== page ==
What Does the EU Artificial Intelligence (AI) Act Mean for Financial Services?

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By Vera Romano
March 20th 2024 | 4 minute read

The European Parliament last week approved the world’s first binding law to regulate the use of artificial intelligence (AI), in a move with wide implications for the financial services industry.

AI technologies are powering a fast-expanding range of financial market functions, spanning everything from anti-money laundering and cybersecurity activities to customer interactions, tailoring wealth and asset management products to clients, risk analysis, investment decision-making, and order routing and trade execution. The European Union AI Act, noted global law firm Skadden, “will clearly impact technologies being used and considered in the [financial services] sector,” with firms’ obligations under the regulation based on each AI use case’s potential danger and degree of effect.

What the AI Act will do

The landmark Act “aims to protect fundamental rights, democracy, the rule of law and environmental sustainability from high-risk AI, while boosting innovation and establishing Europe as a leader in the field,” noted a Parliament press release announcing the law’s adoption. It seeks to make the technology more human-centric, not least by combatting discrimination and introducing greater transparency.

AI systems considered high risk – such as those used for essential banking services (e.g., credit scoring models and KYC/AML procedures), and pricing and risk assessments in insurance – will be forced to comply with strict requirements. Firms must assess and reduce risks, maintain use logs, and ensure systems are transparent, accurate and have human oversight. Citizens will have a right to submit complaints and receive explanations about decisions based on high-risk AI systems that affect their rights.

By contrast, AI-powered customer service chatbots are categorized as limited risk with fewer obligations.

General-purpose AI (GPAI) systems, such as large language models and generative AI applications, will need to meet various transparency requirements, including publishing detailed summaries of the content used to train the models they’re based on. Powerful GPAI models that could pose systemic risks will face additional requirements, including the need to perform model evaluations, assess and mitigate systemic risks, and report on incidents.

“Additionally, artificial or manipulated images, audio or video content (“deepfakes”) need to be clearly labelled as such,” stated the Parliament press release.

AI applications that threaten citizens’ rights, “including biometric categorisation systems based on sensitive characteristics and untargeted scraping of facial images from the internet or CCTV footage to create facial recognition databases”, will be banned.

Global patchwork of AI regulation

The EU’s AI Act, while the furthest advanced and most comprehensive, is just one of the measures being considered and undertaken by governments and regulators around the world.

The White House’s Executive Order on AI, issued on Oct. 30, 2023, specifically calls out financial services, observed the Skadden note. The Order tasks regulatory agencies with protecting American consumers from fraud, discrimination and threats to privacy from AI, and to address risks to financial stability. Transparency and explainability of AI models are high priorities. The U.S. Treasury is due to issue a follow-up public report on best practices for financial institutions to manage AI-specific cybersecurity risks by March 28, 2024.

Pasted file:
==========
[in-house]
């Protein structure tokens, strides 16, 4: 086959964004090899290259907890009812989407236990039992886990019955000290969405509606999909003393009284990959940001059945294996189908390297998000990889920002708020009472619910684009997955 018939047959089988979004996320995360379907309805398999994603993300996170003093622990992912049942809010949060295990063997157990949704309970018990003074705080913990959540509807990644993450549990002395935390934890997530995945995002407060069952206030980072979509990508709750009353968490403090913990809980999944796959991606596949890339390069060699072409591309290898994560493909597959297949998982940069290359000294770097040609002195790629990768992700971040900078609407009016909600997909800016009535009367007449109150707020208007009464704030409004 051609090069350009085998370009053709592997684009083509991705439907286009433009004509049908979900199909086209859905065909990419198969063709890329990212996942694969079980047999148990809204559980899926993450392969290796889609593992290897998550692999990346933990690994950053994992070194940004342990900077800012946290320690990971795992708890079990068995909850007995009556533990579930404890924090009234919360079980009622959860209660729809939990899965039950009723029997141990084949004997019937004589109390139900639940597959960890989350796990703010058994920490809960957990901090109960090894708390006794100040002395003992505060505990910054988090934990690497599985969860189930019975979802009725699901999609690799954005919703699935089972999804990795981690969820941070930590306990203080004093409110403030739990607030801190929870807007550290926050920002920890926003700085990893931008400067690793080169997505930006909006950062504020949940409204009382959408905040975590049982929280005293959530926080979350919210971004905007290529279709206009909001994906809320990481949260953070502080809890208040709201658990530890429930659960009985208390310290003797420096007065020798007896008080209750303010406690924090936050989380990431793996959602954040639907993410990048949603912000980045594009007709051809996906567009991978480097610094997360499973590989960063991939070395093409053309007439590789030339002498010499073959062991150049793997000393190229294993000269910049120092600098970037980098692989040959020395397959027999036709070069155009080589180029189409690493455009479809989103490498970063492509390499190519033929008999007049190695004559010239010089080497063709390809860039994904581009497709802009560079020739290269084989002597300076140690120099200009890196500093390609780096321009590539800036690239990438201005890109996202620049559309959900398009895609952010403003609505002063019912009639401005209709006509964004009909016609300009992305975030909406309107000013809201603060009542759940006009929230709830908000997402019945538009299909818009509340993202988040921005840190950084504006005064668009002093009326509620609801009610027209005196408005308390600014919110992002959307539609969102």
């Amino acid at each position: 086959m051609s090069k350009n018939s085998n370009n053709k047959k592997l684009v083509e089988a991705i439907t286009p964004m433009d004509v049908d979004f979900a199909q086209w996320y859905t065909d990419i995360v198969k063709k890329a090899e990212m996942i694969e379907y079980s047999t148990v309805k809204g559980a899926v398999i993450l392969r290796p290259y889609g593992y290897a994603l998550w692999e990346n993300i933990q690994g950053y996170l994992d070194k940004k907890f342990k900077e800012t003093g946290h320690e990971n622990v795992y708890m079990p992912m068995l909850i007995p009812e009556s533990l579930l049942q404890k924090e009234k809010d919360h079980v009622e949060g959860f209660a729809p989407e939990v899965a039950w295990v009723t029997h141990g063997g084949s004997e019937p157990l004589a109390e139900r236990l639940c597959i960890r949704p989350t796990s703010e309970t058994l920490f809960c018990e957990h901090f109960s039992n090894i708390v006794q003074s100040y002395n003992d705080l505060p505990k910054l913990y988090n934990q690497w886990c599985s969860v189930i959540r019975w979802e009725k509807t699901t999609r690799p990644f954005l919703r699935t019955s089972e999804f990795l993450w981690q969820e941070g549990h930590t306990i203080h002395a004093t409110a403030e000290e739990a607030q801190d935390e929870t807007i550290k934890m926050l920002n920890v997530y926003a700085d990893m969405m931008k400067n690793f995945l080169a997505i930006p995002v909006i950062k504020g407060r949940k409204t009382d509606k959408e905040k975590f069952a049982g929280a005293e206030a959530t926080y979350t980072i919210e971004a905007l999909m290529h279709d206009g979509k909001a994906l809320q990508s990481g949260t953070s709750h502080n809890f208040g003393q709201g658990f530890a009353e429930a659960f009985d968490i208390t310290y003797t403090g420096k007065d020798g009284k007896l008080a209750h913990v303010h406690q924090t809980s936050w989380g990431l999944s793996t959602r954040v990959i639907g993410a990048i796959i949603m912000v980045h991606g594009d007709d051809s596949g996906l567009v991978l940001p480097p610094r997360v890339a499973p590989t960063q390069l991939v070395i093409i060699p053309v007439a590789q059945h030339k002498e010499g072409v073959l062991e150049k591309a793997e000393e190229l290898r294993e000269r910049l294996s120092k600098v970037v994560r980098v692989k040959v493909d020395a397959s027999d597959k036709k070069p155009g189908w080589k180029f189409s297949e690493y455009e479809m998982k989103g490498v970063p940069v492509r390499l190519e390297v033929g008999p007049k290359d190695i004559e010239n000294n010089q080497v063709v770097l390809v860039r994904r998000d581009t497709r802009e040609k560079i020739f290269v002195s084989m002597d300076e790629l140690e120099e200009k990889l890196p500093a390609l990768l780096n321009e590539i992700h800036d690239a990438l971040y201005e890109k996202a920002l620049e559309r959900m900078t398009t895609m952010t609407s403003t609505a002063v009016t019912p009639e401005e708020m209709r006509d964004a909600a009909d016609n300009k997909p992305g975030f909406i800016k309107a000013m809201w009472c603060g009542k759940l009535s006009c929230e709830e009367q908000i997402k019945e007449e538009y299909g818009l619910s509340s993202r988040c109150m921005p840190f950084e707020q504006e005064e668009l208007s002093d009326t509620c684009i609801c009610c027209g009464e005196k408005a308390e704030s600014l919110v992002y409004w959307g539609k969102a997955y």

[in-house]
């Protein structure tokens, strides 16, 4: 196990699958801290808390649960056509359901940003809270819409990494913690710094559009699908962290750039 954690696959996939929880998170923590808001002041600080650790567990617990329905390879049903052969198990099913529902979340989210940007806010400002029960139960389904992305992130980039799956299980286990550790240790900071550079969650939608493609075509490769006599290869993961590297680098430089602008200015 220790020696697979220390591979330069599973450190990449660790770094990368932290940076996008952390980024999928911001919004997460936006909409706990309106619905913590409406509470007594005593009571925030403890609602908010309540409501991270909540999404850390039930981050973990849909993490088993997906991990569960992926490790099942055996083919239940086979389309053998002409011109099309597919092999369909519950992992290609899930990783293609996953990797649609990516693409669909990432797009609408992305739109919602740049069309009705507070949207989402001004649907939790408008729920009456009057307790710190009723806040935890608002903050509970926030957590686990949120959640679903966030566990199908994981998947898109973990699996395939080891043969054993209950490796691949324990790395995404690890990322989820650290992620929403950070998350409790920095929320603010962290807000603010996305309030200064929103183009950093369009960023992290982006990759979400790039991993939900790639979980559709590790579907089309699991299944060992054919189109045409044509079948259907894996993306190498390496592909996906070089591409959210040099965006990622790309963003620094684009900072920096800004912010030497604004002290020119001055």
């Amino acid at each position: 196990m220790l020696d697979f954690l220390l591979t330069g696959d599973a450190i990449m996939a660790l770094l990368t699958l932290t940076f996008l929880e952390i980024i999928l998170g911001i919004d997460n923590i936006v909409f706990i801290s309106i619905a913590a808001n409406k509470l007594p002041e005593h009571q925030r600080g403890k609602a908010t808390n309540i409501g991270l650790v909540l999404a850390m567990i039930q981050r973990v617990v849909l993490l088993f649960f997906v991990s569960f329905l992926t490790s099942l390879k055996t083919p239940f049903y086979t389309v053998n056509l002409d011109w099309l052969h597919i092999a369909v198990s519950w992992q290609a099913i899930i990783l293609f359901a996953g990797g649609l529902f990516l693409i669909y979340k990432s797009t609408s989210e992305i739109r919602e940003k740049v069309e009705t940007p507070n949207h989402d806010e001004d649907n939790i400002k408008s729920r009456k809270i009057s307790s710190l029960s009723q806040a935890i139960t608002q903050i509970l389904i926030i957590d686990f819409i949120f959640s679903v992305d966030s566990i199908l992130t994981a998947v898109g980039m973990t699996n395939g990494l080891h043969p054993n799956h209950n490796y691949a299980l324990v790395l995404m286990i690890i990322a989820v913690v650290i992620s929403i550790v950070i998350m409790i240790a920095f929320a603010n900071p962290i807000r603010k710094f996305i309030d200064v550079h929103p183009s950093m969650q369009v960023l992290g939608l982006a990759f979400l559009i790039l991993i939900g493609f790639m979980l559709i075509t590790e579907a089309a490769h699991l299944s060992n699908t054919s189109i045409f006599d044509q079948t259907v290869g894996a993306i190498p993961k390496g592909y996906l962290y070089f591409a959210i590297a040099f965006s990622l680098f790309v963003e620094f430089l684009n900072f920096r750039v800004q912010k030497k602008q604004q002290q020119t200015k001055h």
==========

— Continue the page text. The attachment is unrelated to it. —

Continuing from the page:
Rather than introduce new legislation, the U.K. Government has proposed an agile, “pro-innovation” approach that will be regulator-led and principles-based. Its cross-sector, outcome-based framework for regulating AI is underpinned by five core principles: safety, security and robustness; appropriate transparency and explainability; fairness; accountability and governance; and contestability and redress.

Deloitte noted that U.K. regulators will implement the framework in their sectors/domains by applying existing laws and issuing supplementary regulatory guidance. Selected regulators will publish their AI annual strategic plans by April 30, 2024. Targeted legislative interventions to address gaps in the regulatory framework, particularly regarding the risks posed by complex GPAI, may be introduced down the line.

Next steps for financial institutions

Despite the variation in international approaches and potential for regulatory divergence, authorities have evidenced some common concerns that financial market participants must address. These center around the complexity of data sources used in AI and potential biases in those, the need for robust governance to monitor and maintain data quality, ensuring transparency of financial models, risk monitoring, and prioritizing consumer protection and fostering trust.

Organizations will need to take stock of the AI systems they have and any they plan to introduce to assess how they comply with the emerging rules. Breaching the EU AI Act’s prohibitions, for instance, can result in fines of up to €35 million or 7% of total worldwide annual turnover, so areas of risk must be managed and mitigated.

Aligning with the AI Act though, noted FiSer Consulting, “means winning consumer trust, ensuring ethical AI operations, and potentially achieving competitive differentiation in the market.”


Vera Romano
Vera is responsible for driving Deep Pool’s overall marketing strategy. Vera is a qualified and proven marketer with 20+ years of experience at companies ranging from tech start-ups to large corporates, where she has led creative teams in developing and managing innovative brands through strategic campaigns to grow market share, sales and achieve targets.